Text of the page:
Nisreen Ebrahim empowers the urban poor of Mumbai’s slums (VIDEO)

Nisreen Ebrahim empowers the urban poor of Mumbai’s slums (VIDEO)

Pooja PatelUpdated: Monday, June 17, 2024, 10:08 AM IST
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Nisreen Ebrahim, CEO, Rangoonwala Foundation (India) Trust |

Through community centres, student scholarships and assistance for the chronically ill, Rangoonwala Foundation (India) Trust has brought change to Mumbai's slums.

More than three decades ago when Nisreen Ebrahim came to Mumbai from Ahmedabad, she found the megapolis starkly different from other places she had been to — the problems of the urban poor were much more complex here. “I think the primary reason is that space in this city is at a premium. As slums are extremely congested, the issues that arise due to that get so much more magnified,” says Ebrahim, who co-founded Rangoonwala Foundation (India) Trust in 2003 to cater to the needs of the urban poor in Mumbai’s slums. 

Ebrahim co-founded the trust 21 years ago with the late Adil Kajiji and Vaishali Deodhar. She had observed that there was a dearth of physical spaces, particularly for women and children, safe spaces with activities for them. 


Beneficiaries from the city's slums at a centre of the Rangoonwala Foundation (India) Trust

Beneficiaries from the city's slums at a centre of the Rangoonwala Foundation (India) Trust |

“So we started centres that focussed on their development needs, mainly health and capacity building,” says the CEO. Currently, they have eight community centres in the slums of Mumbai — three in Jogeshwari, two in Andheri, two in Malad, one in Kandivali. 

RF(I)T’s work on a community intervention programme through these community centres in slums is their biggest programme. 

A major area of work here is empowering women. As Ebrahim says, “Women in our city live a pressure cooker existence.”

The centres are designed as a safe space for women whose days are otherwise dedicated to families, daily chores, jobs and carework. “We have to encourage them to focus on themselves and to take out a little time off for themselves,” she says.  

Once women regularly start visiting the centre, they get a range of  skill training sessions and initiatives towards their health. “And we have woven processes which will lead to their empowerment,” says Ebrahim. 

Their Utkarsh Youth Development Programme provides scholarship support for higher education for youth from slums. Another field that RF(I)T has been extremely successful at is the capacity-building programme, which they implement through a training centre that focuses on entrepreneurship development. “When we work in urban slums, we need to create sustainability and our own resources. So we focus a lot on training of trainers,” she says.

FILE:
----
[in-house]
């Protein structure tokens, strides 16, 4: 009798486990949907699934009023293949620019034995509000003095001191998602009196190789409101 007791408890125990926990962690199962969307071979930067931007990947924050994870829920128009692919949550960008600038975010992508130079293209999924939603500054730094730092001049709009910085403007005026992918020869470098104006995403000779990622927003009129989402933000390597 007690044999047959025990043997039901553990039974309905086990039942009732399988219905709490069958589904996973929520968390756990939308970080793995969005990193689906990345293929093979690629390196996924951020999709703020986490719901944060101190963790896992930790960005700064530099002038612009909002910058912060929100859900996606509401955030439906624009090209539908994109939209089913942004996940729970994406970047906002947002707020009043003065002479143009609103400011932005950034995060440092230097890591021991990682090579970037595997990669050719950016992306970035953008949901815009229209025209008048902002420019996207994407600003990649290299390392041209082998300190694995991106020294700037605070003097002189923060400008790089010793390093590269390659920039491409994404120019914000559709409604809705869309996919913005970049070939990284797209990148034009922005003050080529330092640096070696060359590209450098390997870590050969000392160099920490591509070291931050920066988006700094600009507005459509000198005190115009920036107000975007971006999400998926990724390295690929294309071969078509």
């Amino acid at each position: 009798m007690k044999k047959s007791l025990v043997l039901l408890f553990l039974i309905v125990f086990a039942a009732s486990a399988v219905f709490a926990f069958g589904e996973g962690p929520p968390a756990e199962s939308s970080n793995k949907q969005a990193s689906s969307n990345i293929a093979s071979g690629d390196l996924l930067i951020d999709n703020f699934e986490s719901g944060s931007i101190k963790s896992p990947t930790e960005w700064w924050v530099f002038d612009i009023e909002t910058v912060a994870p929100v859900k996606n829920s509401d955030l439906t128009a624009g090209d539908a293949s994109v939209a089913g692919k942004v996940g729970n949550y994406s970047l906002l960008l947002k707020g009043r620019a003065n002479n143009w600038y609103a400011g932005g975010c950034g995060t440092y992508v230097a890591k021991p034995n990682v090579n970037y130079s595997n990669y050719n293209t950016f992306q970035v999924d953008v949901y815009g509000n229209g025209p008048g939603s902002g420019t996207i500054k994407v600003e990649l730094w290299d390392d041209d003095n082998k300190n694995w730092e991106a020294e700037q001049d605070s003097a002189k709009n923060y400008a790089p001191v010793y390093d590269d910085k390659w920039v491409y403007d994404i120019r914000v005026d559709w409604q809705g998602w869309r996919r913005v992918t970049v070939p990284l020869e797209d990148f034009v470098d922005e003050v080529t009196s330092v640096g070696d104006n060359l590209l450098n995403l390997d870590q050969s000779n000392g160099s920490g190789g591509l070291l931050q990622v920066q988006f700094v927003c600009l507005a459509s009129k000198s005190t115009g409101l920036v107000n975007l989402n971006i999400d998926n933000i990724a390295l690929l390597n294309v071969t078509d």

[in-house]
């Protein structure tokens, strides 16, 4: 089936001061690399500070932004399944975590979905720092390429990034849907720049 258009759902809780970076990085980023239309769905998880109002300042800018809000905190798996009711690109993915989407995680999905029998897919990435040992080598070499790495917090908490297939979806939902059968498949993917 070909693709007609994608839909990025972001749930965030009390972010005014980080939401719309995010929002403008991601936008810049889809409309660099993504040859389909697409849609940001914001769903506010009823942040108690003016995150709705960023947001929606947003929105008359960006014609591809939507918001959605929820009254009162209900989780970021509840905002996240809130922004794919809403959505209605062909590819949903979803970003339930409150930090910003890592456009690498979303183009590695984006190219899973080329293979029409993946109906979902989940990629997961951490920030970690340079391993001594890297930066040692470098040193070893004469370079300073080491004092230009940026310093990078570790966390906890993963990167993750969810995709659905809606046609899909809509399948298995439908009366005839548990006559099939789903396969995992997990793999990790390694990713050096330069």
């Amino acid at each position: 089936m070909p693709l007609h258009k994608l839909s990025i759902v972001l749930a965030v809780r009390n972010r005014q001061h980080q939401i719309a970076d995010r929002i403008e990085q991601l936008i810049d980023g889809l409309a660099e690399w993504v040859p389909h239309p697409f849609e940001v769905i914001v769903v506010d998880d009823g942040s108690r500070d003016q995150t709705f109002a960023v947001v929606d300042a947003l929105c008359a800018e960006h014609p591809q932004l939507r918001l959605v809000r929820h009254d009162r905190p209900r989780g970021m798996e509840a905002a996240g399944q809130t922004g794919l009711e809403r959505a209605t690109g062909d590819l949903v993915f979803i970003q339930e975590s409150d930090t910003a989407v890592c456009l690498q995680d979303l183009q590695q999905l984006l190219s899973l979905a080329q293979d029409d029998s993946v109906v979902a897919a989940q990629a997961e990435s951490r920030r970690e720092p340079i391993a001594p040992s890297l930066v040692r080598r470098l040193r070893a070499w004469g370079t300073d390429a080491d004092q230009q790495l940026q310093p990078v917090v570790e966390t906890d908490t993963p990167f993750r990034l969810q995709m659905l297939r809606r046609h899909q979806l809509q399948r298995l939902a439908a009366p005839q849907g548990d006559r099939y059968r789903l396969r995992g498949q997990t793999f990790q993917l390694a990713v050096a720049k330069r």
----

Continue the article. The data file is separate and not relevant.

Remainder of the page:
While the NGO’s Ummed Health Programme works with patients across the city irrespective of the ailment, their work with patients and family members of chronic kidney disease (CKD) has had far reaching effects.  

“When we started work on health, it was with a primary focus of financial assistance for patients, as they cope with long running and high-cost treatments. Long-term treatments of ailments change the socio-economic fabric of the family completely. So providing financial aid eases the burden on the family,” explains the CEO.  Ebrahim realised that unlike HIV and cancer, most people are not aware that CKD patients are saddled with lifelong treatment costs, even if they're fortunate enough to get a kidney transplant. 

Kidney failure patients who are on dialysis need to go to a dialysis centre at least twice or thrice a week. The patients and their families, apart from the treatment costs, also have to bear the commuting costs. And most of them, despite their health issues, still use public transport. “Imagine how these patients with their AV fistula implanted in their arms and catheters hanging around from the thigh would manage to commute to the centre,” she says. Thanks to RF(I)T’s advocacy work and policy-influencing campaign, today, across seven municipal corporations, CKD patients have managed to get access to disability seats and concessional travel.

In the last 21 years, RF(I)T has reached more than 30 lakh people through outreach programmes; supported more than 5,500 students for their education; and helped more than 18,000 patients for long running and high-cost medical treatments.

Dr Priti Bhargava, President of General Practitioners Association of Greater Mumbai

Dr Priti Bhargava, President of General Practitioners Association of Greater Mumbai |

Dr Priti Bhargava, family physician and President of General Practitioners Association of Greater Mumbai, who has known of the foundation’s work for 19 years, says that such large-scale change on the ground has been possible because Ebrahim has been extremely committed to the cause. The doctor adds that she has never seen her deviate from her social work and that she has been hyper-focussed on bringing change in people’s lives. “I have known Nisreen since 2005 since they started their first community centre in Jogeshwari. While the NGO has done far-reaching work, I think the most commendable change they have managed to achieve is the way their centres have groomed the women. These women from the slums, after regularly attending the centre, have become extremely confident in life and are full of hope and dreams — women of all age groups!”  

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